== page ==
Skin is our largest organ, and visible to everyone. We first start noticing the signs of ageing on the skin on our faces. You might ask, can we slow down ageing?
How does the skin age - the science behind it
Skin forms of three main layers - epidermis, dermis and subcutaneous tissue. As we age skin starts getting thinner, dryer and fine lines and wrinkles might show up and parts of the skin might start sagging.
What happens in the dermis determines skin ageing. The dermis is a connective tissue layer which starts losing its thickness as we age. The connective tissue comprises components such as collagen, elastin and hyaluronic acid.
Collagen is the main component of the dermis that holds its structure together. It makes up about 30% to 40% of proteins in the human body. As we age, its production naturally slows down. As collagen is responsible for the firmness and elasticity of the skin, the loss of collagen leads to wrinkle formation. The reduction in collagen production and the loss of hyaluronic acid further impacts the hydration and suppleness of the skin.
Elastin is a protein that provides stretch, recoil, and elasticity to the skin. Elastin fibres have a very slow turnover, and the loss of elastin shows as sagging on the skin.
Skin ageing is also associated with loss of skin moisture. Hyaluronic acid is probably the most famous skin component. It has a unique capacity to retain water. The hydration and youthful looks of the skin critically depend on the amount of hyaluronic acid in the dermis and in the epidermis.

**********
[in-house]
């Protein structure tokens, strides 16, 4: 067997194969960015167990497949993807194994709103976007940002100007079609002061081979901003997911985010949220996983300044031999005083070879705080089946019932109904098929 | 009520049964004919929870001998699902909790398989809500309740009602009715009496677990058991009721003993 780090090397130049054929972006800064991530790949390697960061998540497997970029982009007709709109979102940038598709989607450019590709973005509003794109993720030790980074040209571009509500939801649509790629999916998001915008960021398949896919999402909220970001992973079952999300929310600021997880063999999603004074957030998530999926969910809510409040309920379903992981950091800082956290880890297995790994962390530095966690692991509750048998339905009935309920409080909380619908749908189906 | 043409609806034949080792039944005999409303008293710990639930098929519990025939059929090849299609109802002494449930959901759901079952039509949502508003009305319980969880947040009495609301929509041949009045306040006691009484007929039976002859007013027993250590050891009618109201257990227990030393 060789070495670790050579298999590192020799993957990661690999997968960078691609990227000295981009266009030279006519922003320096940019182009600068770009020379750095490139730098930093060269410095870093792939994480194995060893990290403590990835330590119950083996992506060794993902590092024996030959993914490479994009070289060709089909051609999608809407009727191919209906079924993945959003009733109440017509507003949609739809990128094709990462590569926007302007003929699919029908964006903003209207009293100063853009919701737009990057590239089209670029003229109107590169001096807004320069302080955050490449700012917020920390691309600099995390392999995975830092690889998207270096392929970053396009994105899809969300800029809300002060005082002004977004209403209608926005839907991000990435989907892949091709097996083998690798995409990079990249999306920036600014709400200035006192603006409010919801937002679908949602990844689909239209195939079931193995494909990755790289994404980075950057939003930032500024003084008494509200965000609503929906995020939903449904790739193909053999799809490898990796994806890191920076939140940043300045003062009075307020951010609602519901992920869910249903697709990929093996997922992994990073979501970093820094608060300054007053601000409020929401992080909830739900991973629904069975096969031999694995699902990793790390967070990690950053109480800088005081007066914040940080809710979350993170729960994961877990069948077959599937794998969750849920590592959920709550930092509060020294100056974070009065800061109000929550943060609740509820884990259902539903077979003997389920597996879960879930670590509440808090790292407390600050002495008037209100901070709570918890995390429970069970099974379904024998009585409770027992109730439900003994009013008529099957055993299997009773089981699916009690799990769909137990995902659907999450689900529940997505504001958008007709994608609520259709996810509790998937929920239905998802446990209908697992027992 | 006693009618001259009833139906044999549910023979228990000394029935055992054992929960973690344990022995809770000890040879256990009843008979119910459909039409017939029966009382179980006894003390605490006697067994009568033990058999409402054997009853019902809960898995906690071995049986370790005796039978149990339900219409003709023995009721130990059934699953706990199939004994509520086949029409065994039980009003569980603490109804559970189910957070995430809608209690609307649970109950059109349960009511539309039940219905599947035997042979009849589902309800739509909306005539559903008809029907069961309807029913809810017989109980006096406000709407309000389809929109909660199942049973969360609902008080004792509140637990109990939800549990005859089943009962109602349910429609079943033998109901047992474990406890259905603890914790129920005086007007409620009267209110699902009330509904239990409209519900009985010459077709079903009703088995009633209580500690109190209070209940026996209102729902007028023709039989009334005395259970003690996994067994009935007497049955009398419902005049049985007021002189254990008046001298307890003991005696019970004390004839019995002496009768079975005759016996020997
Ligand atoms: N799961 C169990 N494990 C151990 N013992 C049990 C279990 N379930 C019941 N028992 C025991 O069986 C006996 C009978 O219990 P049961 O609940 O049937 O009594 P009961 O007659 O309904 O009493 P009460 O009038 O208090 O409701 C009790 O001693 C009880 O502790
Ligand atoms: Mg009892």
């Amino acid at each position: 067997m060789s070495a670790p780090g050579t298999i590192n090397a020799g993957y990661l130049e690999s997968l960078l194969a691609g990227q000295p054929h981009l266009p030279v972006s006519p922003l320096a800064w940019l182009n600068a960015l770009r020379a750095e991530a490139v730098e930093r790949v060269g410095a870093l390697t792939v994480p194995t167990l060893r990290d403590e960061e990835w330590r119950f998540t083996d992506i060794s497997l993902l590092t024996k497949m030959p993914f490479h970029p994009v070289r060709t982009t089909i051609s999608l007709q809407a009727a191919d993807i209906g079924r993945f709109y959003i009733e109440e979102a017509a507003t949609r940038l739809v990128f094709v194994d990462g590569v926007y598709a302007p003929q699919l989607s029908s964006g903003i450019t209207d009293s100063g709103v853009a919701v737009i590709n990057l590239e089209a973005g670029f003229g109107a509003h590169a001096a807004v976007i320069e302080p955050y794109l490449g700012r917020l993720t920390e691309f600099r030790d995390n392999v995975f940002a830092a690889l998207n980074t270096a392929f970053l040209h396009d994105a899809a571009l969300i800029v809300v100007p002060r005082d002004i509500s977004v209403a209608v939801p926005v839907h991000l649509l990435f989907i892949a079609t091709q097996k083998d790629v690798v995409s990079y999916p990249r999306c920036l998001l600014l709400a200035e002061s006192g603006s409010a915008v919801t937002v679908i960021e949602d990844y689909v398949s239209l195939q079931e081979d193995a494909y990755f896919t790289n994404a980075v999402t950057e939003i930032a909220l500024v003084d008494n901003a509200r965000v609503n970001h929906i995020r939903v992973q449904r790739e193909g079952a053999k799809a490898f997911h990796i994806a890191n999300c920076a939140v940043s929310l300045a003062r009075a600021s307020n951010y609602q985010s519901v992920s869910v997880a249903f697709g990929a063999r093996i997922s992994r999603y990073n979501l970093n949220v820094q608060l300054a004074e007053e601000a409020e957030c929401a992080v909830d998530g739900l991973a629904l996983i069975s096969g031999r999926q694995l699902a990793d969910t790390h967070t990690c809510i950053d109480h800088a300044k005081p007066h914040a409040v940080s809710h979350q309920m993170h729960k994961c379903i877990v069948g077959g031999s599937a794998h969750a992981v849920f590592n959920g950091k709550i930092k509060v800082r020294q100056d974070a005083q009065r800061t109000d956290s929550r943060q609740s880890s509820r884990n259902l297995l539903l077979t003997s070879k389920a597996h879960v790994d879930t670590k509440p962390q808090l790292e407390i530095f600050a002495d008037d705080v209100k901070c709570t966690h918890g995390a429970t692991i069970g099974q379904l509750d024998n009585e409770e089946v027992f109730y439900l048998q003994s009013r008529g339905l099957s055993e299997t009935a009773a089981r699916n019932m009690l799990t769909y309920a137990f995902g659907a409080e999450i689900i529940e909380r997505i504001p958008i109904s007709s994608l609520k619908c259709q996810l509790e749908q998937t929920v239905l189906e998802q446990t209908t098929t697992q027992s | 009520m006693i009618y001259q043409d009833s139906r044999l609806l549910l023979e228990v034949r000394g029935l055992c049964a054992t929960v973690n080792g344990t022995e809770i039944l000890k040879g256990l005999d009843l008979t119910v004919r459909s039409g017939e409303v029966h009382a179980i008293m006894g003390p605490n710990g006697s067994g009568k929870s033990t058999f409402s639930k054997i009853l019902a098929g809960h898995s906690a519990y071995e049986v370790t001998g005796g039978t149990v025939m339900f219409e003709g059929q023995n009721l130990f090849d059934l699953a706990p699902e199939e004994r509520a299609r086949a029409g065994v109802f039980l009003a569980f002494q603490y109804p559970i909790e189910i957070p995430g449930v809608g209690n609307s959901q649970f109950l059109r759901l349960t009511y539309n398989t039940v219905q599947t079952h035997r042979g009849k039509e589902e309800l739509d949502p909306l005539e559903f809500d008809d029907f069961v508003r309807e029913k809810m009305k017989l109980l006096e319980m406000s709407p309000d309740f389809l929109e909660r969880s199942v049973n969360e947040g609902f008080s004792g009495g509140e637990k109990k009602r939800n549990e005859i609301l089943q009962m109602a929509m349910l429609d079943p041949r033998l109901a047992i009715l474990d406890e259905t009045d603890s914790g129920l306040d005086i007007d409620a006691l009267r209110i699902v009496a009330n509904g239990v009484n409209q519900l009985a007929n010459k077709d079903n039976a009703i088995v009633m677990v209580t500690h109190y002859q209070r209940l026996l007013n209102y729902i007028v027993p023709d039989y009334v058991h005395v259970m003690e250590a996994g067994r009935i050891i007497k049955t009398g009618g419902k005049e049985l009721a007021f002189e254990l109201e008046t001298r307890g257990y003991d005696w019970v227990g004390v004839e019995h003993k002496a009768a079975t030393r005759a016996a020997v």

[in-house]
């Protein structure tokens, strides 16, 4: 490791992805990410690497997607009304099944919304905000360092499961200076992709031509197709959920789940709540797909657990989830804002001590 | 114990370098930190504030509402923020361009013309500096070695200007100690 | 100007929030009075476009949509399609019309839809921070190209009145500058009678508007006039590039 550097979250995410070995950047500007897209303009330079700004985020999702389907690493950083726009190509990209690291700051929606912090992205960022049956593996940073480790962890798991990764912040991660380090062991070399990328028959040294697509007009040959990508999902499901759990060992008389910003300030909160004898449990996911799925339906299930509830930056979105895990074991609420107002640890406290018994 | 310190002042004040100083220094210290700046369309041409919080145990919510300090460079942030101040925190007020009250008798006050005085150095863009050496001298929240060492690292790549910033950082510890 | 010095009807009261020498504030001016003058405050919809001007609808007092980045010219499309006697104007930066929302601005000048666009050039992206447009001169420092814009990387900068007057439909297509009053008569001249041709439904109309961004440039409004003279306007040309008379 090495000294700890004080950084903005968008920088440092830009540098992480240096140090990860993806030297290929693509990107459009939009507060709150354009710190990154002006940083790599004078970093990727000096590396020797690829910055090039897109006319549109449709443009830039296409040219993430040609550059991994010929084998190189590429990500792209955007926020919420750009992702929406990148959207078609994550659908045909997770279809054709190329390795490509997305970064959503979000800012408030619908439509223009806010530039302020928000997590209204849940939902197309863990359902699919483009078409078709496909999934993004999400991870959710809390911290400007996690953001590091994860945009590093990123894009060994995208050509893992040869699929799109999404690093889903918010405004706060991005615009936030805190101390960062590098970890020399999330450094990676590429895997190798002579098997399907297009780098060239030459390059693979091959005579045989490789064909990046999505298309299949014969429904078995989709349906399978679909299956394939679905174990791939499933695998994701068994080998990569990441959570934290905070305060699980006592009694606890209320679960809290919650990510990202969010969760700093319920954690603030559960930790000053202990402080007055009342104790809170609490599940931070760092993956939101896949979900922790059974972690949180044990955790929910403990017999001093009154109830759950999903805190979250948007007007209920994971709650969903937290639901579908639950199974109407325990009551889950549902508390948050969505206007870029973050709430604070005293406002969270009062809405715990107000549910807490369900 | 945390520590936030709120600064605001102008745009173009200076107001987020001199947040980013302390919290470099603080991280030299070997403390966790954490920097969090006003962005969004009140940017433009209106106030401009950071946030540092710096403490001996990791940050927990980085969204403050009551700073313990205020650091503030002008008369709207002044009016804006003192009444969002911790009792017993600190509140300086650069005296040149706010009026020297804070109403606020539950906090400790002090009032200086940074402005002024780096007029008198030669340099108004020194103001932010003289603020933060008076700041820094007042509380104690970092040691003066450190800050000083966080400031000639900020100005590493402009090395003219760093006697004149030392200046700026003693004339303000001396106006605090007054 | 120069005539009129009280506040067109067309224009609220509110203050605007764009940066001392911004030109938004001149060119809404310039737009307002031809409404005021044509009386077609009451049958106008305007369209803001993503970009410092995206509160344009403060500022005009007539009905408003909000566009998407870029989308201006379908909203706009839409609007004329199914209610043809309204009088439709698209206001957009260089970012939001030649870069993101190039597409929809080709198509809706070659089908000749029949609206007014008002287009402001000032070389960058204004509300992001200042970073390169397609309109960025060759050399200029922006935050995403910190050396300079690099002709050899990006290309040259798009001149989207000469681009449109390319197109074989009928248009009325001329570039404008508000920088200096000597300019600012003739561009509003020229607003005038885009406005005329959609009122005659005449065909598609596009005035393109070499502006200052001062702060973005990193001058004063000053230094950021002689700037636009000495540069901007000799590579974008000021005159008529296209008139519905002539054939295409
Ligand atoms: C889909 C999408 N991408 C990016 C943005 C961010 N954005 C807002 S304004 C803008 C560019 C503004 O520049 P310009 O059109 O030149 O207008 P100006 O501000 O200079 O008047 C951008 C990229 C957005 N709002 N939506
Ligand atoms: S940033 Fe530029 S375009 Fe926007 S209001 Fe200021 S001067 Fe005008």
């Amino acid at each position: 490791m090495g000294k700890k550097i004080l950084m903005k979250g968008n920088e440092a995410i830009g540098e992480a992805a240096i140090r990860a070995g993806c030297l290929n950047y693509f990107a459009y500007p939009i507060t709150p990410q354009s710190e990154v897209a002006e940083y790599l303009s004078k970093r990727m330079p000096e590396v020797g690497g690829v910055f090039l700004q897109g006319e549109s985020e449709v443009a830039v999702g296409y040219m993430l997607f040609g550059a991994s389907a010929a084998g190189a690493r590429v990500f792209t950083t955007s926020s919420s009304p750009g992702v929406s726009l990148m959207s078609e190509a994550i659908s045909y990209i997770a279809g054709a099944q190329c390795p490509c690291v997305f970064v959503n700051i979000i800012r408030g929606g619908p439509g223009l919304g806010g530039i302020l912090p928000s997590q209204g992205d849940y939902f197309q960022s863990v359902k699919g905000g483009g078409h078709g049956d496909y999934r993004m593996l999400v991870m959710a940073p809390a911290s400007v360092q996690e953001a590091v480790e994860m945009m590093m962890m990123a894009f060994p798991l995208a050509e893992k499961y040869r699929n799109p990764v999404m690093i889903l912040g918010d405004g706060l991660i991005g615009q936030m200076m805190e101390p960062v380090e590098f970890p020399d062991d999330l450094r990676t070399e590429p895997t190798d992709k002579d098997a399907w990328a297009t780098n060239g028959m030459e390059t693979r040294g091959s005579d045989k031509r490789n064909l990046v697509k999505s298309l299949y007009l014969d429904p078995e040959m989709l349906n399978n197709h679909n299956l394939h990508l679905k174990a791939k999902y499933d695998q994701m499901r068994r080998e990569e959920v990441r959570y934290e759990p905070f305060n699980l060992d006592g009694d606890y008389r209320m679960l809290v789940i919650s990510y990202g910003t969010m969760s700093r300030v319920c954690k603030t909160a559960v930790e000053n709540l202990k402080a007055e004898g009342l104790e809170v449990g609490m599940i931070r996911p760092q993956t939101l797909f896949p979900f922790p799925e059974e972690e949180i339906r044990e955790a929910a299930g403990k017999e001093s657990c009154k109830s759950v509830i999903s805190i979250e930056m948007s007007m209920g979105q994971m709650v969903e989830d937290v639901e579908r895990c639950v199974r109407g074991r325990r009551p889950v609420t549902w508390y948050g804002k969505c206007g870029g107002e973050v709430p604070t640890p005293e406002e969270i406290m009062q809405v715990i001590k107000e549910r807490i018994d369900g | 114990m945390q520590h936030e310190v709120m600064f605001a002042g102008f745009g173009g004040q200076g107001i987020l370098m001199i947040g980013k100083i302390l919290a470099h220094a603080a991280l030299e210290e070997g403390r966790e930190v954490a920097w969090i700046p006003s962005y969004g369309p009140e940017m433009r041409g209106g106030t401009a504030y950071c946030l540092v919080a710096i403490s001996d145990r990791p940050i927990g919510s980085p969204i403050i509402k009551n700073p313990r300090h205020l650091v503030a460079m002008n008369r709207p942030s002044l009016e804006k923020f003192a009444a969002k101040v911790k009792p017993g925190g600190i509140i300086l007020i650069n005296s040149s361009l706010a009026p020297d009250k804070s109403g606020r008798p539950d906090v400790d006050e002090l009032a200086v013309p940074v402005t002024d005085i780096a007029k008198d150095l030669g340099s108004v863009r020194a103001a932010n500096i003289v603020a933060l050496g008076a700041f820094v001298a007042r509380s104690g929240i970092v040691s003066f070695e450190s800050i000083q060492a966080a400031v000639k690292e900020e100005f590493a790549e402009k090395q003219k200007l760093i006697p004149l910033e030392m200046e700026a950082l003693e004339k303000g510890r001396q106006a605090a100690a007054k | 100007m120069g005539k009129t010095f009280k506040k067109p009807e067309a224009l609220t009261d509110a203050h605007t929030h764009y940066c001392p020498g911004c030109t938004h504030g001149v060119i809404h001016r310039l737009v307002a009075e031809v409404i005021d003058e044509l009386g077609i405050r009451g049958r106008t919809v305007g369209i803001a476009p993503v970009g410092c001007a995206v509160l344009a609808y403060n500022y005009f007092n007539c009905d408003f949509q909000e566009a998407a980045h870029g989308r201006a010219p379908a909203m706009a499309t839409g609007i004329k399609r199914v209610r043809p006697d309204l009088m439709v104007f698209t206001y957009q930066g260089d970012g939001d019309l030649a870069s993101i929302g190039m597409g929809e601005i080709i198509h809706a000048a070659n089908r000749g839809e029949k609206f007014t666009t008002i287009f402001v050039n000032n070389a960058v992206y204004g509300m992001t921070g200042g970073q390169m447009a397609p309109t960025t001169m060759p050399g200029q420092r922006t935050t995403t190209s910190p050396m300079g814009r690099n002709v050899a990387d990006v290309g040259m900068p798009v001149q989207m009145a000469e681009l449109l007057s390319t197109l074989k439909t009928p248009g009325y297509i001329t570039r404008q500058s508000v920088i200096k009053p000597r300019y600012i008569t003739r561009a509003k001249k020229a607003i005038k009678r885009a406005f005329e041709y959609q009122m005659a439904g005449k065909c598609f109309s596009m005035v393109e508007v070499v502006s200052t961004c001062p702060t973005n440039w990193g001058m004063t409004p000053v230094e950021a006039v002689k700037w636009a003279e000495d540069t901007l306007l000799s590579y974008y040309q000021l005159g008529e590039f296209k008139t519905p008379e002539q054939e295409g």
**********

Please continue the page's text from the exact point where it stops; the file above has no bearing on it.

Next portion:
Signs of ageing
Our skin is ageing in two ways. The two ways are called intrinsic or physiological ageing and extrinsic or premature ageing due to external factors.
Intrinsic ageing, in short, means ageing we’re bound to go through, it’s a natural process that’s genetically determined. This type of ageing is physiological, depends on genes and time and varies between individuals. Contrary to the common belief intrinsic ageing doesn’t cause the majority of signs of ageing. It’s been estimated that intrinsic ageing accounts for only a portion of all ageing.
Extrinsic or environmental ageing means all the ageing that happens on top of intrinsic, genetically determined ageing. It happens due to external factors. The most known reasons for environmental ageing are the sun, smoking and drinking, pollution, lack of sleep and your diet.
How can I slow down ageing?
Can we do anything about skin ageing? And, do we really need to slow down skin ageing? As most of the signs of ageing are extrinsic, we can control them, at least to a point. But rather than regretting tanning, sun beds, smoking and other things you may have done whilst enjoying your life, we can shift the way to look at things.
Appreciating all the experiences in life that have brought us here, being grateful for life in general, and approaching ageing as a privilege can help shift thoughts. This does not mean you can’t take care of yourself - quite the contrary - appreciating it all means taking MORE care of yourself.
How can you take care of yourself and maintain healthy skin?
Skin barrier health